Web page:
In my area of Connecticut we have MNRR commuter rail out of NYC, which is very much hub and spoke. I live on the New Haven Line, which has three spur lines. New Canaan which is a dead end. Danbury which is not a dead end but plans to run service to parts of NY sate have never been realized. Waterbury which is also not a dead end. However just because the tracks go somewhere after the last station, does not mean they offer an easy route to another spoke. Once in New Haven you can transfer to Shore Line East for a few more stops or to the relatively new CT Rail Hartford line. But again if you wanted to go from Hartford to Waterbury, it would be faster and probably cheaper to drive.

Some places have sort of solved this with bus routes. In Stamford we have CT Transit, which is again hub and spoke from the train station. So getting from spoke to spoke requires a trip downtown to transfer. In some cases it would be faster to walk, but of course not all streets have sidewalks. The next closest but service is Norwalk which has WHEELS, they operate on a hub and loop system, all busses come from the central hub but all routes are loops. For those unfamiliar with the system, this means if a street has service in both directions they will be on different routes.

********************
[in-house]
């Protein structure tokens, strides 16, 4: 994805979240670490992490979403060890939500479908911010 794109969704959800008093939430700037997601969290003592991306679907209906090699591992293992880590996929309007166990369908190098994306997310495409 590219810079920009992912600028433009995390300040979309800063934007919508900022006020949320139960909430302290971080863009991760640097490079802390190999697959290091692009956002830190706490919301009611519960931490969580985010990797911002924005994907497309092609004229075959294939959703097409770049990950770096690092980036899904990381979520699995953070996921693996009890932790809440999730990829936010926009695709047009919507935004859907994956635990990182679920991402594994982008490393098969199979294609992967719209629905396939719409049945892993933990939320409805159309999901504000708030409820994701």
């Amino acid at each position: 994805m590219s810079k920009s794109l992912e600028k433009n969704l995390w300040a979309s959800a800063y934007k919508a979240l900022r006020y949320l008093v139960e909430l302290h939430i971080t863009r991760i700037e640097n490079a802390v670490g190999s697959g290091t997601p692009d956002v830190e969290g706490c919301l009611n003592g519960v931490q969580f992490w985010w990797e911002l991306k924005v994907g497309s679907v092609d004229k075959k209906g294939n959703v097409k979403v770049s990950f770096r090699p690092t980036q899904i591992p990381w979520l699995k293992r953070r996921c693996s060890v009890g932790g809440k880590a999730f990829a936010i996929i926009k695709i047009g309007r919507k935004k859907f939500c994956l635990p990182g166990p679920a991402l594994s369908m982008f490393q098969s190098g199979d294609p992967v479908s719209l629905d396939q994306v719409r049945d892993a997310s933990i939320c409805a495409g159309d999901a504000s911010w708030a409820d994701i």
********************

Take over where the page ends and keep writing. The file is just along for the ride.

Like the lack of tracks between many spokes, in the suburban part of my city many of the roads would not be the best for busses to try and make the crossing. So even if they wanted to do loops or even a cross spoke connector, this may not be feasible. We do have tow loops that late at night and on weekends convert into a single loop but that is due to low ridership.
 

Willbridge

OBS Chief
AU Supporter
Joined
Mar 30, 2019
Messages
944
Location
Denver
We'll get some answers on this question later this week when the petroleum delivery gap gets to the NEC cities. The north end of the corridor isn't on the missing pipeline link but it'll be squeezed to shift some supplies southward.

In regard to the S-bahn concept, that's basically what Denver commuter rail is. It's hard to know how it's working out as openings were delayed and delayed by being the first PTC-from-opening-day system. The most recent line opened with all the VIP's wearing face masks. I rode the N-Line last Monday after lunch and most riders were suburb to suburb. Trains and the feeder buses are run on weekend schedules for the pandemic.

P1030881.JPG